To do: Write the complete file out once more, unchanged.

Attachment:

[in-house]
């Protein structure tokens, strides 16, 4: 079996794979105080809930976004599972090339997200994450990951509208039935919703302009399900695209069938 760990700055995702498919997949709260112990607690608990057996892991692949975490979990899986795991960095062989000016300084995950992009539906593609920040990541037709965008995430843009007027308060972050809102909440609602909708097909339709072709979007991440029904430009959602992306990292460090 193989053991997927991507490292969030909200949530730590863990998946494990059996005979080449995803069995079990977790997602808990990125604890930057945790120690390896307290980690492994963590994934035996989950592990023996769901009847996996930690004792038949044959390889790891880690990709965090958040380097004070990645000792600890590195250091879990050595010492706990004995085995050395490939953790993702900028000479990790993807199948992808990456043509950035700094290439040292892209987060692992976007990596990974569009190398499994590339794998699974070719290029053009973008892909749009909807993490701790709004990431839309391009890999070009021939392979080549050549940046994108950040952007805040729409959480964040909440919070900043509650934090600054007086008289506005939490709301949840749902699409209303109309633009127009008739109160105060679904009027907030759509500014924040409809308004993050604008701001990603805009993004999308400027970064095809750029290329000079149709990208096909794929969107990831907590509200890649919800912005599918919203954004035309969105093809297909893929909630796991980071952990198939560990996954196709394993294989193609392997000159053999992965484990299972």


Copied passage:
[in-house]
């Protein structure tokens, strides 16, 4: 079996794979105080809930976004599972090339997200994450990951509208039935919703302009399900695209069938 760990700055995702498919997949709260112990607690608990057996892991692949975490979990899986795991960095062989000016300084995950992009539906593609920040990541037709965008995430843009007027308060972050809102909440609602909708097909339709072709979007991440029904430009959602992306990292460090 193989053991997927991507490292969030909200949530730590863990998946494990059996005979080449995803069995079990977790997602808990990125604890930057945790120690390896307290980690492994963590994934035996989950592990023996769901009847996996930690004792038949044959390889790891880690990709965090958040380097004070990645000792600890590195250091879990050595010492706990004995085995050395490939953790993702900028000479990790993807199948992808990456043509950035700094290439040292892209987060692992976007990596990974569009190398499994590339794998699974070719290029053009973008892909749009909807993490701790709004990431839309391009890999070009021939392979080549050549940046994108950040952007805040729409959480964040909440919070900043509650934090600054007086008289506005939490709301949840749902699409209303109309633009127009008739109160105060679904009027907030759509500014924040409809308004993050604008701001990603805009993004999308400027970064095809750029290329000079149709990208096909794929969107990831907590509200890649919800912005599918919203954004035309969105093809297909893929909630796991980071952990198939560990996954196709394993294989193609392997000159053999992965484990299972």